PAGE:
Even as the American economy continues to struggle in the Great Recession’s aftermath, Americans continue to blame President George W. Bush and the Republicans for causing the worst economic catastrophe since the Great Depression. It’s an understandable conclusion. The downturn began on the GOP’s watch. And even though Wall Street as a bastion of Republicanism is a political anachronism, many voters blame the housing bubble on an under-regulated financial sector whose unchecked greed eventually led to its own near demise — and then a bailout by Republican friends. A “market failure” led to the financial crisis and the Great Recession, say Democrats, proving once again that we need big, intrusive government. When Republicans now and in the future call for lower taxes and smaller government, Democrats have an easy counter: “We tried that with Bush in the 2000s. And look how that turned out.”
Republicans and conservatives heard much the same for decades after the Great Depression as the Left blamed the downturn on Wall Street speculators and unfettered markets. That explanation helped provide a rationale for the New Deal and decades of government intrusion afterward. To this day, many Americans think the Great Depression was caused by the excesses of the Roaring Twenties.
Well, many Americans who aren’t economists think that. The economic consensus today, thanks to the work of Milton Friedman and collaborator Anna Schwartz, is that monetary-policy failures by the Federal Reserve caused the Great Depression. And had we not suffered through the hard times, as former Fed economist Michael Bordo has written, “we might not have had World War II, Keynesian economics, and the Great Inflation.” No Great Depression, no New Deal.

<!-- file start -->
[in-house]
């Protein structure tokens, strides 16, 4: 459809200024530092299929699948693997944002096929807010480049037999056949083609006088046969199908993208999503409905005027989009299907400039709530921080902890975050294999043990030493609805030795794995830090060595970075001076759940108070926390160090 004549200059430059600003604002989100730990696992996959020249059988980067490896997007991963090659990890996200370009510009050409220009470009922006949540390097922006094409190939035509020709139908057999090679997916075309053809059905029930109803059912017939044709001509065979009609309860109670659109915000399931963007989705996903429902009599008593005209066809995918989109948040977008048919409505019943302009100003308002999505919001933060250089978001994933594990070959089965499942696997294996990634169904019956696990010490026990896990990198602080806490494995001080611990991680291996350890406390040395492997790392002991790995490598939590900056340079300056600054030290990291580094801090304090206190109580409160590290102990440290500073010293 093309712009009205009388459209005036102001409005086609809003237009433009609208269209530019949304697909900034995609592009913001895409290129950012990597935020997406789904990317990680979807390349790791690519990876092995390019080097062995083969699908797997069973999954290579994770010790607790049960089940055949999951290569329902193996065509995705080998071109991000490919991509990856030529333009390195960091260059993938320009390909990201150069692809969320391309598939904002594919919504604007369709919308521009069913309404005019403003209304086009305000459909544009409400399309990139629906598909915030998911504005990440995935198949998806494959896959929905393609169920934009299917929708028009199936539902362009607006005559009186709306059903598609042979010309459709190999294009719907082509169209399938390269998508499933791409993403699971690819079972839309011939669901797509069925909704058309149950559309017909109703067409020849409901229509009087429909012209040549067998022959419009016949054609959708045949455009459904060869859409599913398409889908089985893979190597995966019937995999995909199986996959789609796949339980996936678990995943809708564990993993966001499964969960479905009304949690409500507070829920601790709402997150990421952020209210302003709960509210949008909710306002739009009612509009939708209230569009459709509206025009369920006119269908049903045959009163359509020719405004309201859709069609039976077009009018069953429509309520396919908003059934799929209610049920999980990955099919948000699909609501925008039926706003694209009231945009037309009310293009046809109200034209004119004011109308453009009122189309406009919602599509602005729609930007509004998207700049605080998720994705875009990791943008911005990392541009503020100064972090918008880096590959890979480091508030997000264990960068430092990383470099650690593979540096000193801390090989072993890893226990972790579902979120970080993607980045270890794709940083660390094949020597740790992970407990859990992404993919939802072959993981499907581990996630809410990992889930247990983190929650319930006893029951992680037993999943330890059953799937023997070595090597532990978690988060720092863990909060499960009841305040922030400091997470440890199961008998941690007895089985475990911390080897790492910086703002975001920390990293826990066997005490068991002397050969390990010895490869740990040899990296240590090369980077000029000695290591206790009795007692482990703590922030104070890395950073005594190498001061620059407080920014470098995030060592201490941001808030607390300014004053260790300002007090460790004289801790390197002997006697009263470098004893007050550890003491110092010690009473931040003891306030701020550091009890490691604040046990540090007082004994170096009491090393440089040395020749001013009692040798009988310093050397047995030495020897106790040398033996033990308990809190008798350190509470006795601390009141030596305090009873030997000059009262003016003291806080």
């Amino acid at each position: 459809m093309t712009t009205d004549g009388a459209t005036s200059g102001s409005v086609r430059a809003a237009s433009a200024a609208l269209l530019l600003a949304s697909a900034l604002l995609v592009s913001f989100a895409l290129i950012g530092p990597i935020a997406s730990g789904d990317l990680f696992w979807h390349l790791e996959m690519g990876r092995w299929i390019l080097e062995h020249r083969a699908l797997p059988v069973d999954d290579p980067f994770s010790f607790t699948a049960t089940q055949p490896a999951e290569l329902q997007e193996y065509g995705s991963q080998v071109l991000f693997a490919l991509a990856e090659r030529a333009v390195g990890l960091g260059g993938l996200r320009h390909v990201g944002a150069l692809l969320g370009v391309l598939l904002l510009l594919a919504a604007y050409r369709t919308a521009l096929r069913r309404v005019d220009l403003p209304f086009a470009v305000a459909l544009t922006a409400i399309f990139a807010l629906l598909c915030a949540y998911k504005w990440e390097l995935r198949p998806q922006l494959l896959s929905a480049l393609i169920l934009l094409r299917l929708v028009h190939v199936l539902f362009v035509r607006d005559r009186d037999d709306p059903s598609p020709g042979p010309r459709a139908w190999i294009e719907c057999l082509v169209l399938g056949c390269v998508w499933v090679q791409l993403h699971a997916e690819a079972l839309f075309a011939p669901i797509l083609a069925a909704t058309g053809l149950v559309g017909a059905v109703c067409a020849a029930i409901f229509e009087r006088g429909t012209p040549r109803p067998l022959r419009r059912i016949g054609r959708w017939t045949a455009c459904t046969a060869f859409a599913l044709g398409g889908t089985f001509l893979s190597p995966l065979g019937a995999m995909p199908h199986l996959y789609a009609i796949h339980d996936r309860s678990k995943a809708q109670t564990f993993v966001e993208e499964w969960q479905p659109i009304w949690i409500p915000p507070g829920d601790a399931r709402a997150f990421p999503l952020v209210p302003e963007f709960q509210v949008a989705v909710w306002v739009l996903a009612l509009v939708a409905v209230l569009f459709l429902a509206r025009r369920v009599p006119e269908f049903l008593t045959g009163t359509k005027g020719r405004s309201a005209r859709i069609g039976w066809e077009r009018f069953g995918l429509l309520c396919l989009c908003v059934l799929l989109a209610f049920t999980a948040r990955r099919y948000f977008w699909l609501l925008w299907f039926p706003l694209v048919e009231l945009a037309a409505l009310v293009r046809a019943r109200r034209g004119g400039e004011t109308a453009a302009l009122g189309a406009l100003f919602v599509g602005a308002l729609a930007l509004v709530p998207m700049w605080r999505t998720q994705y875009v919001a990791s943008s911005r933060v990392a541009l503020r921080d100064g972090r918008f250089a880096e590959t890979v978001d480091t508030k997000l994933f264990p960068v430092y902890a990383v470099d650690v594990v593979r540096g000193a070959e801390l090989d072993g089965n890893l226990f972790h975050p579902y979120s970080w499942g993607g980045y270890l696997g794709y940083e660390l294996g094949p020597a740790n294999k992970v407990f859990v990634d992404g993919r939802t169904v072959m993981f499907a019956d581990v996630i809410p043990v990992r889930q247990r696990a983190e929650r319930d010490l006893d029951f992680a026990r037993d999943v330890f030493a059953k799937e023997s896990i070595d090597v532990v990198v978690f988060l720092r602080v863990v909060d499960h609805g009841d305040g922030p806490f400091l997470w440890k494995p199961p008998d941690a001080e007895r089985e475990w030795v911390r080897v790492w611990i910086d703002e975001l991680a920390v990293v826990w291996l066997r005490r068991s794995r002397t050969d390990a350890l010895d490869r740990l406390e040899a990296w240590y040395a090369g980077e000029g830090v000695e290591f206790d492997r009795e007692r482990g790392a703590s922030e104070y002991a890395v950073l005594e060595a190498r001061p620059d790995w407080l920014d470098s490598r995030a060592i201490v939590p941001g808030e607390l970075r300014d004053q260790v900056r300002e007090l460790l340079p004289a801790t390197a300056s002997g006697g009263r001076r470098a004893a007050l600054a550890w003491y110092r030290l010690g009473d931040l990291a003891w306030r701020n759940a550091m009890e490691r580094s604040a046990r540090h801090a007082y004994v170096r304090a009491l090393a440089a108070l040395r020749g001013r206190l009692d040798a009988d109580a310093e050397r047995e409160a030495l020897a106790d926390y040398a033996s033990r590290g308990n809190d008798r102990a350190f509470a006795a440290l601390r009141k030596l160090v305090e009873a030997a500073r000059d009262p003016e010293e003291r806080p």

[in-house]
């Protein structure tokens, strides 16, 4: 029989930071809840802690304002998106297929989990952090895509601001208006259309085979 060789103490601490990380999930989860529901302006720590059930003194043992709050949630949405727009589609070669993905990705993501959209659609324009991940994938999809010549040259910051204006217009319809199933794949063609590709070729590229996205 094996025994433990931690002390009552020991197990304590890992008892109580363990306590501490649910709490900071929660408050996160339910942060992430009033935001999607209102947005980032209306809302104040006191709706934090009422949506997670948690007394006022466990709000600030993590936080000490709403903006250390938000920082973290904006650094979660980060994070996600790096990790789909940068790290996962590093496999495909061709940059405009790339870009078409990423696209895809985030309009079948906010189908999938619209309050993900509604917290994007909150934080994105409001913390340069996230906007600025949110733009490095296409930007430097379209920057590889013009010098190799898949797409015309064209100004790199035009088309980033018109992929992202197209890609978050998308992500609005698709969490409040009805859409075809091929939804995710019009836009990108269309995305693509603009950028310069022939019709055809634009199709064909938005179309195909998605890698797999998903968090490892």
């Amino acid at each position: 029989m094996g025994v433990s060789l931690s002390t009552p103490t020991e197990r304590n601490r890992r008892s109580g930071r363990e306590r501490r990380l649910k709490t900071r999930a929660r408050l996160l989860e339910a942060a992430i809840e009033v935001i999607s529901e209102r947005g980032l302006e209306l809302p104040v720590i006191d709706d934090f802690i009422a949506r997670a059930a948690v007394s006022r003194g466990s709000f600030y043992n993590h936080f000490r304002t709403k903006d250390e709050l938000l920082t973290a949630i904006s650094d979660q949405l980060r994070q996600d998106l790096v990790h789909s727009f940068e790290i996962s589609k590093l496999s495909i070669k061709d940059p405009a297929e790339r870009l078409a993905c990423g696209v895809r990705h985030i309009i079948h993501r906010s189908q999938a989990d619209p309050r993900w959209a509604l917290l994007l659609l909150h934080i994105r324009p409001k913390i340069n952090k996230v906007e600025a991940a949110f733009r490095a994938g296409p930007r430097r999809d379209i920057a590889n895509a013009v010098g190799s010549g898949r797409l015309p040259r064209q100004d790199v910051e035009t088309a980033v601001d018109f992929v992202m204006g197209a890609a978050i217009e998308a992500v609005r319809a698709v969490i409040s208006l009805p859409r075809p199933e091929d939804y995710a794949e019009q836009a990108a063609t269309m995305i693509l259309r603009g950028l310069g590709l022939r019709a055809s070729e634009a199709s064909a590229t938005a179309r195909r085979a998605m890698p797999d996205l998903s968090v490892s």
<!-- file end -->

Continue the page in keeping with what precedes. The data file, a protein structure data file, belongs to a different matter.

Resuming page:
Then the Bernanke Fed made two huge, historic mistakes. First, the Fed left interest rates alone between April 2008 and October 2008 as the economy deteriorated. Second, the Fed policymakers effectively tightened monetary policy in June by pushing up the expected path of the federal-funds rate through a series of hawkish statements. In May 2008, federal-funds futures had been predicting the rate would remain at 2 percent through November. By mid June, that forecast already had risen to 2.5 percent.
As Hetzel writes, “Restrictive monetary policy rather than the deleveraging in financial markets that had begun in August 2007 offers a more direct explanation of the intensification of the recession that began in the summer of 2008.” An intriguing counterfactual: Had the Fed responded differently (immediately slashing rates, massive bond buying, guaranteeing to stabilize spending), there would’ve been no Great Recession, no Lehman bankruptcy, no trillion-dollar stimulus, no Obamacare, and maybe no Obama two-term presidency. (Note to libertarians: Economic collapse leads to even bigger government rather than freer markets.)
This is a story that needs telling. Republicans have had two presidential elections and two Federal-chairman confirmation hearings to do so but haven’t. They really need to, both to salvage the badly damaged reputation of pro-market economic policies and to provide a plausible alternative explanation for What Went Wrong. Bush may have spent too much and continued the bipartisan effort to push housing, but his policies didn’t almost cause a depression.
If Republicans want to retake the White House, they must develop and publicize a creative middle-class policy agenda. Why should the majority of American voters trust the GOP with reforming education, the safety net, and the tax code if they think the party doesn’t really care about or even understand their problems? But it also might help the GOP’s electoral prospects if the party stops letting Democrats depict the last Republican president — the only one millions of young voters remember — as the 21st-century version of that mean Herbert Hoover.
— James Pethokoukis, a columnist, blogs for the American Enterprise Institute.